author = "Shuster, {Stephen M}",
year = "1990",
doi = "10.1016/S0003-3472(05)80935-2",
language = "English (US)",
volume = "40",
pages = "390--399",
journal = "Animal Behaviour",
issn = "0003-3472",
publisher = "Academic Press Inc.",
number = "2",

}

TY - JOUR

T1 - Courtship and female mate selection in a marine isopod crustacean Paracerceis sculpta

AU - Shuster, Stephen M

PY - 1990

Y1 - 1990

N2 - Females are semelparous in Paracerceis sculpta, a harem polygynous isopod that breeds in intertidal sponges in the northern Gulf of California. Reproductive females locate males established in spongocoels, and initiate courtship, which involves oral contact of males by females, and lifting and shaking of females by males. Despite this apparent assessment, females do not discriminate among males that differ by 10% in body length, by 30 days in age, or that lack appendages used in courtship. In most cases, females pair with the first male they encounter. Males, moreover, show no reluctance to pair with any female that approaches their spongocoel. Females as well as males are attracted to spongocoels occupied by multiple gravid females. Males attempt to control such sites, and body size confers an advantage in spongocoel takeover. Predation risks incurred by females while searching for spongocoels may favour individuals responding to chemical cues that reliably indicate breeding site quality, e.g. those emanating from established breeding aggregations. That sponges containing gravid females attract unmated females may explain why males attempt to monopolize these sites.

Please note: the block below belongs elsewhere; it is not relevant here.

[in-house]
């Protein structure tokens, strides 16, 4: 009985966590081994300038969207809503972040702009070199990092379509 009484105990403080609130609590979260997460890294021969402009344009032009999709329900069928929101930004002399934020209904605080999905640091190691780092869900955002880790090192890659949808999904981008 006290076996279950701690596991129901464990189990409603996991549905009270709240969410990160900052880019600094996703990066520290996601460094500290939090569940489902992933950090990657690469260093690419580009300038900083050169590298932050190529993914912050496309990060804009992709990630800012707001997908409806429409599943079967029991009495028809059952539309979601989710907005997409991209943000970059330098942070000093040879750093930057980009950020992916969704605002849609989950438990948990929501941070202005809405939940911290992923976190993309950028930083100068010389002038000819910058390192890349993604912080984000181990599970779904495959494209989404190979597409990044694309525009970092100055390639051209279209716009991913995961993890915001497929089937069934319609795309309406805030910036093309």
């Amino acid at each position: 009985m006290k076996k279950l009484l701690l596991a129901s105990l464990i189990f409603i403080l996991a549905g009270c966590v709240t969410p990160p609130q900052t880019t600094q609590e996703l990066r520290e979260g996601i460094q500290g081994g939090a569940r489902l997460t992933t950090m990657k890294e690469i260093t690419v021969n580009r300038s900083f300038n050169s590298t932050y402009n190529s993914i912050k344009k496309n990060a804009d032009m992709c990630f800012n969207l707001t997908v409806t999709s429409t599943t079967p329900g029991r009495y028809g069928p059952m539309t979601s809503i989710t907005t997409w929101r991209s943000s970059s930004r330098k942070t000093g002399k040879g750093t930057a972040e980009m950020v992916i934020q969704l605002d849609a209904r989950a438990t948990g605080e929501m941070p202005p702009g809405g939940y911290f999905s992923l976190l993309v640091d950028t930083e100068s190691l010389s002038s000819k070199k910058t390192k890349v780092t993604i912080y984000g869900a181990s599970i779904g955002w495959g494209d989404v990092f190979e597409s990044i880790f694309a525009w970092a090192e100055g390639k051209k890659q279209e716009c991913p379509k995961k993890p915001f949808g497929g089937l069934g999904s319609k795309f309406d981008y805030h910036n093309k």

AB - Females are semelparous in Paracerceis sculpta, a harem polygynous isopod that breeds in intertidal sponges in the northern Gulf of California. Reproductive females locate males established in spongocoels, and initiate courtship, which involves oral contact of males by females, and lifting and shaking of females by males. Despite this apparent assessment, females do not discriminate among males that differ by 10% in body length, by 30 days in age, or that lack appendages used in courtship. In most cases, females pair with the first male they encounter. Males, moreover, show no reluctance to pair with any female that approaches their spongocoel. Females as well as males are attracted to spongocoels occupied by multiple gravid females. Males attempt to control such sites, and body size confers an advantage in spongocoel takeover. Predation risks incurred by females while searching for spongocoels may favour individuals responding to chemical cues that reliably indicate breeding site quality, e.g. those emanating from established breeding aggregations. That sponges containing gravid females attract unmated females may explain why males attempt to monopolize these sites.

UR - http://www.scopus.com/inward/record.url?scp=0025628044&partnerID=8YFLogxK

UR - http://www.scopus.com/inward/citedby.url?scp=0025628044&partnerID=8YFLogxK

U2 - 10.1016/S0003-3472(05)80935-2

DO - 10.1016/S0003-3472(05)80935-2

M3 - Article

VL - 40

SP - 390

EP - 399

JO - Animal Behaviour

JF - Animal Behaviour

SN - 0003-3472

IS - 2

ER -